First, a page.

Eli Lilly and Innovent Biologics have signed a major, ground-breaking 10-year deal to work together on the development and potential commercialisation of at least three new cancer treatments.
In what the firms describe as “one of the largest biotech drug development collaborations in China to date between a multi-national and domestic company,” Innovent will lead development and manufacturing for the three potential medicines in the country, while Lilly will be responsible for commercialisation.
Under the deal: the US drugs giant will contribute its cMet monoclonal antibody gene for possible treatment of non-small cell lung cancer, while Innovent will contribute its monoclonal antibody targeting protein CD-20 for investigation in haematologic malignancies as well as a preclinical immuno-oncology molecule for development in China (with Lilly developing it elsewhere).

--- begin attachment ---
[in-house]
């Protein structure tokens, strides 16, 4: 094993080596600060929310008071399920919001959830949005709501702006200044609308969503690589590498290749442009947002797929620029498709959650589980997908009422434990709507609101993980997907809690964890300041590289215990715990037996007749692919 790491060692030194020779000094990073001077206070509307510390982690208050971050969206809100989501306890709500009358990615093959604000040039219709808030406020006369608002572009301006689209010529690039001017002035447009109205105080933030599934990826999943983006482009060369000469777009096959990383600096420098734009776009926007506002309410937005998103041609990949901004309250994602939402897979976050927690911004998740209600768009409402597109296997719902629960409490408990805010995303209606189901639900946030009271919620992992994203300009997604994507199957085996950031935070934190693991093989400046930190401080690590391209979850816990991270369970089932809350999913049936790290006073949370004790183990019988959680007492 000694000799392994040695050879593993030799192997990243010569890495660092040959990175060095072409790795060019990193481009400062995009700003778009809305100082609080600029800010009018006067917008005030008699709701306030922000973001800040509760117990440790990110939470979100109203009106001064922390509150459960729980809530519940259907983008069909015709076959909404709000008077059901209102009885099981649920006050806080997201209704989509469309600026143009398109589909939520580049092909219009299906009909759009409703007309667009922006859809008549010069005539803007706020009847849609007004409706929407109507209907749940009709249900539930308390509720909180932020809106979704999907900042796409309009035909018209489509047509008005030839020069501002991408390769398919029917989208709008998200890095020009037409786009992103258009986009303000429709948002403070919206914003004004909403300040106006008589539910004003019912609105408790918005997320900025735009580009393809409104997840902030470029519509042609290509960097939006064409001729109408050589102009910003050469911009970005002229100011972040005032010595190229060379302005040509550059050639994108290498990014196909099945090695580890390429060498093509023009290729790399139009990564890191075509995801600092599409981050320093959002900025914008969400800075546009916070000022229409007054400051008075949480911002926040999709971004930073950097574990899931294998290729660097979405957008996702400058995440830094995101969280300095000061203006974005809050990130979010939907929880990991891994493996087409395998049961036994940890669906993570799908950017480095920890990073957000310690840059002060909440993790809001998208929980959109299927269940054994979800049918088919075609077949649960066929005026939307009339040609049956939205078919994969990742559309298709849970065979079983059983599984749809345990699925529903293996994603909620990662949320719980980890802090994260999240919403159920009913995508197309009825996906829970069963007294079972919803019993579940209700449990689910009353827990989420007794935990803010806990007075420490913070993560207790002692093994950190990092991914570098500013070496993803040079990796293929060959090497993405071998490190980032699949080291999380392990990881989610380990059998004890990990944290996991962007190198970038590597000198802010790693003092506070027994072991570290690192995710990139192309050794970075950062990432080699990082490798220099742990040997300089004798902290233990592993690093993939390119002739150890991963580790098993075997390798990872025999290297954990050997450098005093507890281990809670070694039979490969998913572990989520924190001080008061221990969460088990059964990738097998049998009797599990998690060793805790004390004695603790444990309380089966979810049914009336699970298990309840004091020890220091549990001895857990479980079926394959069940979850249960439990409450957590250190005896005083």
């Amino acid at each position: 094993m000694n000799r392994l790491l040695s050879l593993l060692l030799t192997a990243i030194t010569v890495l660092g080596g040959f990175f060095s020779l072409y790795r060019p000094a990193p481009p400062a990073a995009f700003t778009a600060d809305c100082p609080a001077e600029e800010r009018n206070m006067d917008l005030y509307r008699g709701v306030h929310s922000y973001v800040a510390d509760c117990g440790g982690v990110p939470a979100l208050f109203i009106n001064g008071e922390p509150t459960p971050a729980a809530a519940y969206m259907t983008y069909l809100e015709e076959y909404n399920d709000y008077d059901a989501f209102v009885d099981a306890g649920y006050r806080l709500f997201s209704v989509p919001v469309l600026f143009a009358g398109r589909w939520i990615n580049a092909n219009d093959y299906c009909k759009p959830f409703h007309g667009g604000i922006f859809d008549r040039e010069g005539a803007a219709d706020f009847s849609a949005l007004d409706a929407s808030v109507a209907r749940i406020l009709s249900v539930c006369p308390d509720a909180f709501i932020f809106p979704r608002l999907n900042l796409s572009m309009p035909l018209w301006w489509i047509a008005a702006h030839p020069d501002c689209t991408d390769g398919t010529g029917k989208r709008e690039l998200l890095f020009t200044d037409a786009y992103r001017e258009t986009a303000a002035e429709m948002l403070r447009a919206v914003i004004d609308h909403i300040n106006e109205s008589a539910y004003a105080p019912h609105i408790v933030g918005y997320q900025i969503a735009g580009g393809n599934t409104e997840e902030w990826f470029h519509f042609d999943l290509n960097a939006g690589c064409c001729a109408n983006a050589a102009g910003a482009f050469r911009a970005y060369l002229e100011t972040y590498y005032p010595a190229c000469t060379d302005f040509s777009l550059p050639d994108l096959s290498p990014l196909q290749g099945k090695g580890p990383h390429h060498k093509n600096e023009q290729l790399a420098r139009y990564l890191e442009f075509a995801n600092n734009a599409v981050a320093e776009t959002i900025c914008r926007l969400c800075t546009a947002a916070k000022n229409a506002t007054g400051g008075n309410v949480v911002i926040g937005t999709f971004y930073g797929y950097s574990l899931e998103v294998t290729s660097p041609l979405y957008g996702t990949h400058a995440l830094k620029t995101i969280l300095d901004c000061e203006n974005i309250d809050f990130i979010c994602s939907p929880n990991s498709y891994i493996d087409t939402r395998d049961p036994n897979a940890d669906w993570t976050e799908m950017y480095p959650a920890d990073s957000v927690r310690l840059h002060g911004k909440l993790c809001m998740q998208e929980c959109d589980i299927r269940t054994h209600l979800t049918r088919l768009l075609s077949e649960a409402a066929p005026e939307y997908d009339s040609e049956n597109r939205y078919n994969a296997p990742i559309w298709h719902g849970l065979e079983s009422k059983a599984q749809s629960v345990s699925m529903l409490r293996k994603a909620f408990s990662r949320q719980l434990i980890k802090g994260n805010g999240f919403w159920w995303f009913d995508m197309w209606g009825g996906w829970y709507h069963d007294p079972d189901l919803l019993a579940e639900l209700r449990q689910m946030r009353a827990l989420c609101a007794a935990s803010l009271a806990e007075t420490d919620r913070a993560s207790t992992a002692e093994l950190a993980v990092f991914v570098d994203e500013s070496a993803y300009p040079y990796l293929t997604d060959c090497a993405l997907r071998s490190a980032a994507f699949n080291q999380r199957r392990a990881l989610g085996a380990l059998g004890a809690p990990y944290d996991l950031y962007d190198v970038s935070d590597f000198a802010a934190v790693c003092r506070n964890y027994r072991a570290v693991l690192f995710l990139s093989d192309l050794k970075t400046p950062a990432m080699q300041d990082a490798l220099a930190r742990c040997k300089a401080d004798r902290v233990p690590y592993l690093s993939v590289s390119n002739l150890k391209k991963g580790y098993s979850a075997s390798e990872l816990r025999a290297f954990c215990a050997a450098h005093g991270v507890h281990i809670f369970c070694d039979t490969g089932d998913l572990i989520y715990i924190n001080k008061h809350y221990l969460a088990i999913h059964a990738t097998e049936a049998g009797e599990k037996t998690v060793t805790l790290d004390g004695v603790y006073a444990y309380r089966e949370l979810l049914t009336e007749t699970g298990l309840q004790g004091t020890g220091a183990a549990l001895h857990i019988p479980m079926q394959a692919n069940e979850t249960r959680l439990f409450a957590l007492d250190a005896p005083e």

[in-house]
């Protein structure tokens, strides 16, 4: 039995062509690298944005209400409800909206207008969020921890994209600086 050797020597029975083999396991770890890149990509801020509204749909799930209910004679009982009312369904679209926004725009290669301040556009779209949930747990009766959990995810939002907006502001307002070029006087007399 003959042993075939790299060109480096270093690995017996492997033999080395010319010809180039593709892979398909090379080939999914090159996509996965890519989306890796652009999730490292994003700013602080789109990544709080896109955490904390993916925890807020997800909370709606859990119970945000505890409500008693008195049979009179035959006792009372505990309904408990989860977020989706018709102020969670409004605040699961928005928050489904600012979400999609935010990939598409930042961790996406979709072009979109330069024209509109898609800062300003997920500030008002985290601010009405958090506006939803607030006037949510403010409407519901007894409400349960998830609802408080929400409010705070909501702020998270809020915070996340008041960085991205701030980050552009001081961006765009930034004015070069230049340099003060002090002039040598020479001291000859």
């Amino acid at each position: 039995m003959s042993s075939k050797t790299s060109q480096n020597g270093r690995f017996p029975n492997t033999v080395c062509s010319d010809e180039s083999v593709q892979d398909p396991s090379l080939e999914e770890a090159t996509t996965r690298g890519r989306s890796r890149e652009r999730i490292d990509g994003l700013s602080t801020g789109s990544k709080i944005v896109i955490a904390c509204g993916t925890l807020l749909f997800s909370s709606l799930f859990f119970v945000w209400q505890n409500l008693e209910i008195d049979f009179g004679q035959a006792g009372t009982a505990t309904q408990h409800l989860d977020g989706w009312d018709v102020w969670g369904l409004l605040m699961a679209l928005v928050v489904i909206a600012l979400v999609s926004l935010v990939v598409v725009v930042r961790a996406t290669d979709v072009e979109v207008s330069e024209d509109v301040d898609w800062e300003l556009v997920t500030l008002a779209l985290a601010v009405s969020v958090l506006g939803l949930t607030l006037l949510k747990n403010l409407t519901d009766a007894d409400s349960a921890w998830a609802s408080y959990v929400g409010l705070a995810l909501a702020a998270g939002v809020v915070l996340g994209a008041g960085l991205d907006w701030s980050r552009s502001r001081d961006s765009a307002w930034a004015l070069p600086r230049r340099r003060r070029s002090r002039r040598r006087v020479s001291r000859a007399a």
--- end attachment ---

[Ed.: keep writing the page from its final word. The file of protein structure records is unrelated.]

Lilly, which announced a $690-million deal yesterday with Korea's Hanmi, will also receive rights to develop and commercialise up to three preclinical bispecific immuno-oncology molecules outside of China.
On the financial side, Innovent gets a total upfront payment of $56 million, but also future payments of more than $400 million for the preclinical immuno-oncology molecule if the product reaches certain development, regulatory and sales milestones.